A songwriting agreement often provides for a share of royalties that may vary depending on the category of use. These categories include foreign rights, movie rights, mechanical licenses, public performances, synchronization licenses, print rights, and other categories. Most agreements between a publisher and a songwriter contain a catch-all paragraph for a miscellaneous category in which the publisher and the songwriter share in the royalties on a 50:50 basis. Take care to understand that a royalty amount and a royalty share may depend on how the use of the music is categorized.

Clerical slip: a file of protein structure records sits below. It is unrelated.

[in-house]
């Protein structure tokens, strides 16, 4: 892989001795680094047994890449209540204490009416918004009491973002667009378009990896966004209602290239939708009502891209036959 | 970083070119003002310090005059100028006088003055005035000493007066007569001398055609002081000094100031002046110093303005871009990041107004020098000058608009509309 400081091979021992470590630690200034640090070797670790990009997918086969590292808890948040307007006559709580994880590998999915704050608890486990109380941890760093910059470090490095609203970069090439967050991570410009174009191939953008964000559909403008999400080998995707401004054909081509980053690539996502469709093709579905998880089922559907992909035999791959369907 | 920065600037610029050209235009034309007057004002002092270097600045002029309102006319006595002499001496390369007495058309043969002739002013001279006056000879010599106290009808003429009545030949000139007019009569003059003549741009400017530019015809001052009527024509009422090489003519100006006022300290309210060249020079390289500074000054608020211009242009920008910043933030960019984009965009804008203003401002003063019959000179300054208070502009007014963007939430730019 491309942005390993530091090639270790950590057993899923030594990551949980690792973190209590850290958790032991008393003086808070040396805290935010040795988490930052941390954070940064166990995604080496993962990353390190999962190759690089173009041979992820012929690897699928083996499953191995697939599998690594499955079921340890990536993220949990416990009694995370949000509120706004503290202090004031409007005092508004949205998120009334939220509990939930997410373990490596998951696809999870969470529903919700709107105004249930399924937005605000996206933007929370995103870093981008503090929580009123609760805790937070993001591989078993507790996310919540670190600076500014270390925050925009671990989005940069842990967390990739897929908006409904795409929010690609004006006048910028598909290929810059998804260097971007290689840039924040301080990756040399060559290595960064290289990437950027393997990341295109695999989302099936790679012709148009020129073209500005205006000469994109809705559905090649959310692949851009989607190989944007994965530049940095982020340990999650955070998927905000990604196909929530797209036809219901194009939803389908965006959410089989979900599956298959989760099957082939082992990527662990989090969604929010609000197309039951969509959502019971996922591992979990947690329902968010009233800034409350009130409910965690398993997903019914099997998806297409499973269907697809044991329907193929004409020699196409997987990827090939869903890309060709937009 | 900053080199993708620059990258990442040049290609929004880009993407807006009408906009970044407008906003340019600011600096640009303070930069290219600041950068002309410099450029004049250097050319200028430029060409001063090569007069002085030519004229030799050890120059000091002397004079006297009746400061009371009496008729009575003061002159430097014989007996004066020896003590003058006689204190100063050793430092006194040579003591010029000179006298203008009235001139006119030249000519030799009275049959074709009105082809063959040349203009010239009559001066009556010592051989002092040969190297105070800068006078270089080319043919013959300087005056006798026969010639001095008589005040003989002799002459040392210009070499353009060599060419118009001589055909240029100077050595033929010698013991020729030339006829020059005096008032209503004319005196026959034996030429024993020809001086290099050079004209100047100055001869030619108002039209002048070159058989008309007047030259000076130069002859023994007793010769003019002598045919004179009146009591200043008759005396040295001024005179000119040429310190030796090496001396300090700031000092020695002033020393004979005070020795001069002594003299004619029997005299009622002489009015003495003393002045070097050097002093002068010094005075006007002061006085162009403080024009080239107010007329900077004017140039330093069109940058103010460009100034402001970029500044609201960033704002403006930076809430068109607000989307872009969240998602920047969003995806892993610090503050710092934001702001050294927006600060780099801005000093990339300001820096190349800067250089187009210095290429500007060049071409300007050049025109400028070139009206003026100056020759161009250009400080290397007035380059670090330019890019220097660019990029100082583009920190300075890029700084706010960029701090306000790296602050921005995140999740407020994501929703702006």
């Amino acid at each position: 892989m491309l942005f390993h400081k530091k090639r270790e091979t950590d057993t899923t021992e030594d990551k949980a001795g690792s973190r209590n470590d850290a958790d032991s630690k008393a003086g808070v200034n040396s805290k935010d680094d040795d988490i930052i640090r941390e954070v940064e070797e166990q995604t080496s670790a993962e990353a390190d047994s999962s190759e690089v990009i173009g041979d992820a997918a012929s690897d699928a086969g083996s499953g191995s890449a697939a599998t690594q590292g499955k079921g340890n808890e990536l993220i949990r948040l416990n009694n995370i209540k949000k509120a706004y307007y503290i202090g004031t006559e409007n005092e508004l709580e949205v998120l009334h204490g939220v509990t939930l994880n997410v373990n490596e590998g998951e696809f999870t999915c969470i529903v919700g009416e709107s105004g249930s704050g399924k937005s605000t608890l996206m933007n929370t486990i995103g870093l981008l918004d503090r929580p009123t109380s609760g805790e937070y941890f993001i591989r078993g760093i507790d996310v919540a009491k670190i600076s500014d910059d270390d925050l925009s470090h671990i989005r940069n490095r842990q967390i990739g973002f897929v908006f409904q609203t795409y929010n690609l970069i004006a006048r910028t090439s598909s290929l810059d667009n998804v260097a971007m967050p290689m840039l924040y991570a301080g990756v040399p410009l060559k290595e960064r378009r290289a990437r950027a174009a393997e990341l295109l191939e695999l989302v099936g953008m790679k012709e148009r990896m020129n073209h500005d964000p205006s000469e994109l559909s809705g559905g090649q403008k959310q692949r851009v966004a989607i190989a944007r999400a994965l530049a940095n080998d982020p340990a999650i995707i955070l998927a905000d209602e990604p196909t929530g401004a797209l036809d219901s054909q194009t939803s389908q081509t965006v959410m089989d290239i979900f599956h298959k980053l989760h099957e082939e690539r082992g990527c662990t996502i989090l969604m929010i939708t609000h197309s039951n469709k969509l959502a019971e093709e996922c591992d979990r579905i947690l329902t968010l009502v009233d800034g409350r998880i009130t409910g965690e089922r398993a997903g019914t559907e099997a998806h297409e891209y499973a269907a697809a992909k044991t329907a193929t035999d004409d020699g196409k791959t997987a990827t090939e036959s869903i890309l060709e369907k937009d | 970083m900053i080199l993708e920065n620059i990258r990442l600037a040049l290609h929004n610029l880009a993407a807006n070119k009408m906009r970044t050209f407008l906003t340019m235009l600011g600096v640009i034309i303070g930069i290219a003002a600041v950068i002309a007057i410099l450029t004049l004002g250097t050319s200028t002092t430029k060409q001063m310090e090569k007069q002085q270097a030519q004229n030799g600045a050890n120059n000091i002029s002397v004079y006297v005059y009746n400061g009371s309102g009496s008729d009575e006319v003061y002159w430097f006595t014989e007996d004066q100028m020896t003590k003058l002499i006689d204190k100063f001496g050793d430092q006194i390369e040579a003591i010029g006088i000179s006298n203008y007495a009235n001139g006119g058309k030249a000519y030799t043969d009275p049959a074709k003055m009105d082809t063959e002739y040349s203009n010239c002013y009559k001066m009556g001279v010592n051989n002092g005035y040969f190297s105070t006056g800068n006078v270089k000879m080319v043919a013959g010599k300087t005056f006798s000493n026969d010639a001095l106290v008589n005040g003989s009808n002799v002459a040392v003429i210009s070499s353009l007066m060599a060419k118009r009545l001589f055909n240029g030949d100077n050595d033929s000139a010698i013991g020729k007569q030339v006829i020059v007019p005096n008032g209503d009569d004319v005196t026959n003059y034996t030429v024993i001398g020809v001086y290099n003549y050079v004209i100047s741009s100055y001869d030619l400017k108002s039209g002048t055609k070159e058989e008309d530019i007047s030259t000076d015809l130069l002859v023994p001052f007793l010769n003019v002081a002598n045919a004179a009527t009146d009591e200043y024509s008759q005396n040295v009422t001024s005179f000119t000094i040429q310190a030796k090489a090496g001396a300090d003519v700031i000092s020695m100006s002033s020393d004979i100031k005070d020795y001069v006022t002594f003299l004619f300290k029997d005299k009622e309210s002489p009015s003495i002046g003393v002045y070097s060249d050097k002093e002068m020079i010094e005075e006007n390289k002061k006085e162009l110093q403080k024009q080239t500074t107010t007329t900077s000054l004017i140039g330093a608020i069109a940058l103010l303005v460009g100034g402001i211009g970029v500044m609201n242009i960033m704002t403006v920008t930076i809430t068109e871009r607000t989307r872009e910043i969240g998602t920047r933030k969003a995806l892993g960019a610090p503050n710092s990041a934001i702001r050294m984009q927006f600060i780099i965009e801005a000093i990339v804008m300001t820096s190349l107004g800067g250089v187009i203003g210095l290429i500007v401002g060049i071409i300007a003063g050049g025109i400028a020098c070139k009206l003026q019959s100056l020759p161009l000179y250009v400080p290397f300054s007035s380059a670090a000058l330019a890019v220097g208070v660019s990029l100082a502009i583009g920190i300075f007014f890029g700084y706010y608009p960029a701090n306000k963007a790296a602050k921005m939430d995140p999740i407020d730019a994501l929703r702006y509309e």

Ring tones are the sounds that alert you when someone is calling you. Ring back tones are sounds that are played to you when you are calling someone else’s telephone.
The ambiguity for ring tones and ring back tones lies in the fact that they can fit in the mechanical license category, the foreign license (if tone used outside U.S.), the public performance category, and the miscellaneous category.
For clarity, one should ensure that the songwriting agreement expressly state the royalty share between publisher and songwriter for ring tones and ring back tones. Otherwise, your share may become the lesser of the possible categories stated in a boilerplate agreement.
Frederic M. Douglas is an intellectual property attorney based in Irvine, California with clients all over the world.